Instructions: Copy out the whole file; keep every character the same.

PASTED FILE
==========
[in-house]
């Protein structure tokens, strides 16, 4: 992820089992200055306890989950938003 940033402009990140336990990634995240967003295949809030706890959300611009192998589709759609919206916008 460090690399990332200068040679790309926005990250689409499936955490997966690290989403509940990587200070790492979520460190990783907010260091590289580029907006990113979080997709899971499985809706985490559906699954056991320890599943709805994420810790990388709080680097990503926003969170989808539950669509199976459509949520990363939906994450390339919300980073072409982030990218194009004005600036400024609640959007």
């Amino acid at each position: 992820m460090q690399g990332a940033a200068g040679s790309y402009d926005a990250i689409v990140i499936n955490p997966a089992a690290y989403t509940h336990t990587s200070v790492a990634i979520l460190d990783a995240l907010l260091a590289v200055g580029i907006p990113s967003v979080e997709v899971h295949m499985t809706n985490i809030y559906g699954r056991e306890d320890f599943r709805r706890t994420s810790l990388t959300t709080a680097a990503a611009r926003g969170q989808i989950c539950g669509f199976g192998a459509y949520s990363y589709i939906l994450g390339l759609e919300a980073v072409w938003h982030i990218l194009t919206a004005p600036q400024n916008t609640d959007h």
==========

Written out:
[in-house]
């Protein structure tokens, strides 16, 4: 992820089992200055306890989950938003 940033402009990140336990990634995240967003295949809030706890959300611009192998589709759609919206916008 460090690399990332200068040679790309926005990250689409499936955490997966690290989403509940990587200070790492979520460190990783907010260091590289580029907006990113979080997709899971499985809706985490559906699954056991320890599943709805994420810790990388709080680097990503926003969170989808539950669509199976459509949520990363939906994450390339919300980073072409982030990218194009004005600036400024609640959007």
């Amino acid at each position: 992820m460090q690399g990332a940033a200068g040679s790309y402009d926005a990250i689409v990140i499936n955490p997966a089992a690290y989403t509940h336990t990587s200070v790492a990634i979520l460190d990783a995240l907010l260091a590289v200055g580029i907006p990113s967003v979080e997709v899971h295949m499985t809706n985490i809030y559906g699954r056991e306890d320890f599943r709805r706890t994420s810790l990388t959300t709080a680097a990503a611009r926003g969170q989808i989950c539950g669509f199976g192998a459509y949520s990363y589709i939906l994450g390339l759609e919300a980073v072409w938003h982030i990218l194009t919206a004005p600036q400024n916008t609640d959007h």